These brightly coloured works make you see when your eyes have long been glazed over by the dirt and noise, and need to watch your back while keeping an eye on the path ahead for errant taxi drivers, missing grates and cellphone-loving opportunists.
We take to the scrapmobile (a Mini Cooper heaving with stitchwork, and many random items bought from street vendors – under my foot I retrieve a large wooden spoon) and head into the city. I learn that foodbabysoul is American, a “trailing wife” as she puts it, transplanted to Joburg, on a spouse visa so without a permit to work.
An artist, she volunteered at her child’s suburban school to design costumes for school plays. That led her to volunteer at a poor school, which drew her to her current thinking. “I didn't want to do good. I wanted to act.” In turn this led her out onto the streets where she fabric-bombed trees. This was how she connected with Fassler, who saw her work and wanted her own trees adorned.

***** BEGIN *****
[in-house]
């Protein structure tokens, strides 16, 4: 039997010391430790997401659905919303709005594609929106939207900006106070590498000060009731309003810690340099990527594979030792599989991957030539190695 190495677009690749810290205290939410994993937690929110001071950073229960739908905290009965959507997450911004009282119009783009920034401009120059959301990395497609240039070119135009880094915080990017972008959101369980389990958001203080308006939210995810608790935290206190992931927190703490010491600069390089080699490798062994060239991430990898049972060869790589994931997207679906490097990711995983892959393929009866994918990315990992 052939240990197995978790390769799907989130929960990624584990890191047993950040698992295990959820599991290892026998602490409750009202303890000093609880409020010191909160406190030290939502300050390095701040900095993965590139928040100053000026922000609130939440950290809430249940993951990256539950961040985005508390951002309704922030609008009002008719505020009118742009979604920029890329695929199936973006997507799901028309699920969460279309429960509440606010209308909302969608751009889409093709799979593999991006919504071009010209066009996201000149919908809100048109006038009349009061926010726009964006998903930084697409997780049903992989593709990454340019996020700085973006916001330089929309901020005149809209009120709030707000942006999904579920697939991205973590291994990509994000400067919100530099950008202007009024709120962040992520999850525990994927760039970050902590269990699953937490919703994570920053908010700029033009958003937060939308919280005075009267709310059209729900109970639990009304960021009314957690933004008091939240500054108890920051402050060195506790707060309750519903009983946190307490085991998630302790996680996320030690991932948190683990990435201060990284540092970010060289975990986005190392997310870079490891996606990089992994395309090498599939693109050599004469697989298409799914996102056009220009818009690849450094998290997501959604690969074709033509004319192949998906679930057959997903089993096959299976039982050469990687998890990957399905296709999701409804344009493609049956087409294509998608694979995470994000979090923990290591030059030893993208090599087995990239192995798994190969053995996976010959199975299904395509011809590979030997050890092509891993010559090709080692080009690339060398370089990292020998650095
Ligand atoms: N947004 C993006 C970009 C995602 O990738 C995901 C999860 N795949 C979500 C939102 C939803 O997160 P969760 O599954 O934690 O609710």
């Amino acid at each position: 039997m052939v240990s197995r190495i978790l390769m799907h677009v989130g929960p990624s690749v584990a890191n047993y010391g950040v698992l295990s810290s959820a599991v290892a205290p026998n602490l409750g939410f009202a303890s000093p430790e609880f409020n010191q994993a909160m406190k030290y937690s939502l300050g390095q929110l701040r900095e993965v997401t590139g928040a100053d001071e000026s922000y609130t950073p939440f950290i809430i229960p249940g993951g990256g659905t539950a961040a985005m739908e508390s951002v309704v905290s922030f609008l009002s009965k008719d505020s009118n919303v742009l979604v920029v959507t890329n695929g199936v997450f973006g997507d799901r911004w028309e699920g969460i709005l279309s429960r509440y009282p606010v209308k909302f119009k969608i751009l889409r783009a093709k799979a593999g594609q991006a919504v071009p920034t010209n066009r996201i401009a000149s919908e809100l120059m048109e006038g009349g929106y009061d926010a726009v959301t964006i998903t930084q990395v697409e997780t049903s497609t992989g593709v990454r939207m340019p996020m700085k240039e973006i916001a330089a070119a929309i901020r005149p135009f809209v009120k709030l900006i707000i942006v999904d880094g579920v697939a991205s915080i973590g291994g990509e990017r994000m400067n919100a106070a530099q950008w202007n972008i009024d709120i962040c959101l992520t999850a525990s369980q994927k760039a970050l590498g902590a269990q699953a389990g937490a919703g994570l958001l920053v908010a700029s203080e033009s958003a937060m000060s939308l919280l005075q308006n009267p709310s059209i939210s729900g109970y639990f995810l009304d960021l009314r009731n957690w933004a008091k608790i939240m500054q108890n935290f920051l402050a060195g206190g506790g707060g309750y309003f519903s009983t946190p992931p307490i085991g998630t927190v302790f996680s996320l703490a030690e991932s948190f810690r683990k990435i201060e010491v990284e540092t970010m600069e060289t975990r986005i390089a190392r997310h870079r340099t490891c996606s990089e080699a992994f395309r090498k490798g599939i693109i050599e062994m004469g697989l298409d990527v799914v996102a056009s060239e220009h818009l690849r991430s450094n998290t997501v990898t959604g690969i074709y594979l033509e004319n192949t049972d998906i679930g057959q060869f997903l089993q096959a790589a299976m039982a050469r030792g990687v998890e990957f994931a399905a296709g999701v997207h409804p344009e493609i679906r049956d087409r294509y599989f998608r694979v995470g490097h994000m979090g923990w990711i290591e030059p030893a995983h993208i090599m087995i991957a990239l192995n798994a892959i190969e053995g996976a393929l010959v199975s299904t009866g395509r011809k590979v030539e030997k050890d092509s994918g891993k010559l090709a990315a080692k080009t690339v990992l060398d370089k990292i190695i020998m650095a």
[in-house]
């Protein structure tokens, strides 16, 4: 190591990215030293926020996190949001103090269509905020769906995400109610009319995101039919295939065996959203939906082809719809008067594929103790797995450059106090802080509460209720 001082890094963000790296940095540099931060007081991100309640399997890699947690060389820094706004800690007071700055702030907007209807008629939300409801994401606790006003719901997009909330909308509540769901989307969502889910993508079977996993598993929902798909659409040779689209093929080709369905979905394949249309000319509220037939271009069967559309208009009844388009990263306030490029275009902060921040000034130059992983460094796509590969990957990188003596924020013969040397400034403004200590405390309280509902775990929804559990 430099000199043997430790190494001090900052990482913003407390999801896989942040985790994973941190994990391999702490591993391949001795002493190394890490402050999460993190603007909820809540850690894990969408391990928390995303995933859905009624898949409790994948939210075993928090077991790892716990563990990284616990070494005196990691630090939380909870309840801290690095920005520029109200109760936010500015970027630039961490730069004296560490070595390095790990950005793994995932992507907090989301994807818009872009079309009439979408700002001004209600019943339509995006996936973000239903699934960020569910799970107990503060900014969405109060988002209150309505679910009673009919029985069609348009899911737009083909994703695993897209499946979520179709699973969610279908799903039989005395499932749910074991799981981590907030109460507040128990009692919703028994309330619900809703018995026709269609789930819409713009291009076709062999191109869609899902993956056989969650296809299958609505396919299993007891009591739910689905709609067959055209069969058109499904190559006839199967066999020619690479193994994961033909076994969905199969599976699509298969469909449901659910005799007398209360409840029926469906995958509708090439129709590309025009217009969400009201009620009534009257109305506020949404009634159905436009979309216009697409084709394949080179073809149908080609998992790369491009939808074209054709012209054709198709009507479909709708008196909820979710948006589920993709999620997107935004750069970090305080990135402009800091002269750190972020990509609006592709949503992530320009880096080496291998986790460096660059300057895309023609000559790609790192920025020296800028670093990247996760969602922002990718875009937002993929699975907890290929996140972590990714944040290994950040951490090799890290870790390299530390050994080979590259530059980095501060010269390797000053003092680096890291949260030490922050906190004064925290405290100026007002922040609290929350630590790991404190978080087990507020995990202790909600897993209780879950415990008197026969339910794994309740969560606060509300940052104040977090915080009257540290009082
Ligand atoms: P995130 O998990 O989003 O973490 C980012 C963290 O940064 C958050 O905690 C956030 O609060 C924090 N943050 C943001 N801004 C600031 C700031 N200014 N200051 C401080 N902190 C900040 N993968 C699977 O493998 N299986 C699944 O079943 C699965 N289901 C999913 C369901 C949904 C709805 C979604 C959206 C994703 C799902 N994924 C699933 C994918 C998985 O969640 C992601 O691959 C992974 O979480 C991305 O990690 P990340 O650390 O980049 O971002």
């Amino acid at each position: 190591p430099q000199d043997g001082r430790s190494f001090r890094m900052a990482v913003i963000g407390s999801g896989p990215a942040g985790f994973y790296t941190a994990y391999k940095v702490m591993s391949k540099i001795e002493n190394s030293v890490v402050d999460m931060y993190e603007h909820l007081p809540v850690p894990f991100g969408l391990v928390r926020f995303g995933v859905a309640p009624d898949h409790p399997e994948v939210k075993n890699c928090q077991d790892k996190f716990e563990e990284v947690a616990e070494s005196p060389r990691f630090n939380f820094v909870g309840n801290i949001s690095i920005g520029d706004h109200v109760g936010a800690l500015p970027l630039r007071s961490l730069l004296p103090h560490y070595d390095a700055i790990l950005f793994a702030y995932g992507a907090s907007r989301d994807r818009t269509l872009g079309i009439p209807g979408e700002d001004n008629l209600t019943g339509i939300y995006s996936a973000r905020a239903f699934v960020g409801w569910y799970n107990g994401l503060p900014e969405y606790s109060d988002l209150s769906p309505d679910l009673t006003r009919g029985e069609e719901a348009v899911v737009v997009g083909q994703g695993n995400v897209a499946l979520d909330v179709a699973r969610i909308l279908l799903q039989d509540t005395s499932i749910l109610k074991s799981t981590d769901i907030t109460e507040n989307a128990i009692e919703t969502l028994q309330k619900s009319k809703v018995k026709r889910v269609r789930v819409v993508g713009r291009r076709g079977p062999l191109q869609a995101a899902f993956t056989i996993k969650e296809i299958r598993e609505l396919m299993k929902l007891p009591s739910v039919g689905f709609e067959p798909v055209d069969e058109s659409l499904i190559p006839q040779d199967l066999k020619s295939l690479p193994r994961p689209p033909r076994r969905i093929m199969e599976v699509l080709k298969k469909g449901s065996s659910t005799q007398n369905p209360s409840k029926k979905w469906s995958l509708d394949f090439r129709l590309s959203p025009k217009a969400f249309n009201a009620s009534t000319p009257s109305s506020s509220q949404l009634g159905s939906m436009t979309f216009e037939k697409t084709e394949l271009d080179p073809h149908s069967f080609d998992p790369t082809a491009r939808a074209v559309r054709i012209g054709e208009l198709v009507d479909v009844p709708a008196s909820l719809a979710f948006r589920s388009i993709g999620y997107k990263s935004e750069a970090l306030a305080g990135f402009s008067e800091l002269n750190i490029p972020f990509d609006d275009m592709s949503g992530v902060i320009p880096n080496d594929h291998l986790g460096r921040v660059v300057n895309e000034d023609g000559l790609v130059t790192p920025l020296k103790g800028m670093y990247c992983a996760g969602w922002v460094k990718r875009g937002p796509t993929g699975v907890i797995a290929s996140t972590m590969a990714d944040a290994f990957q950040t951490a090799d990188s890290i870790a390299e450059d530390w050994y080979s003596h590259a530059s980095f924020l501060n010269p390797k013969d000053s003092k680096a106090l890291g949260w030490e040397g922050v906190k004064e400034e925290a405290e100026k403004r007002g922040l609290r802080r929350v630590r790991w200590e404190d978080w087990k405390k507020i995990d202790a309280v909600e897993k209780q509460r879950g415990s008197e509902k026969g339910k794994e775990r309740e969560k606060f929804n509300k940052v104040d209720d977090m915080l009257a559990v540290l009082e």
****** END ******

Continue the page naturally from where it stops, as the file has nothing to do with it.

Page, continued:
Her philosophy of “scrap impact” developed as she moved from suburbia to the city with the idea that “giving should be difficult”. With so much need on every street corner giving should mean you can’t just pop a coin into an outstretched hand and move on.
I accompany her to Newtown’s Mary Fitzgerald Square where we spot one of her jaunty bowties on a street sculpture. The knitted hats she placed on Newtown’s wooden heads have long gone and we hope to spot someone wearing one on this winter’s morning. Her trademark red heart is stitched onto them.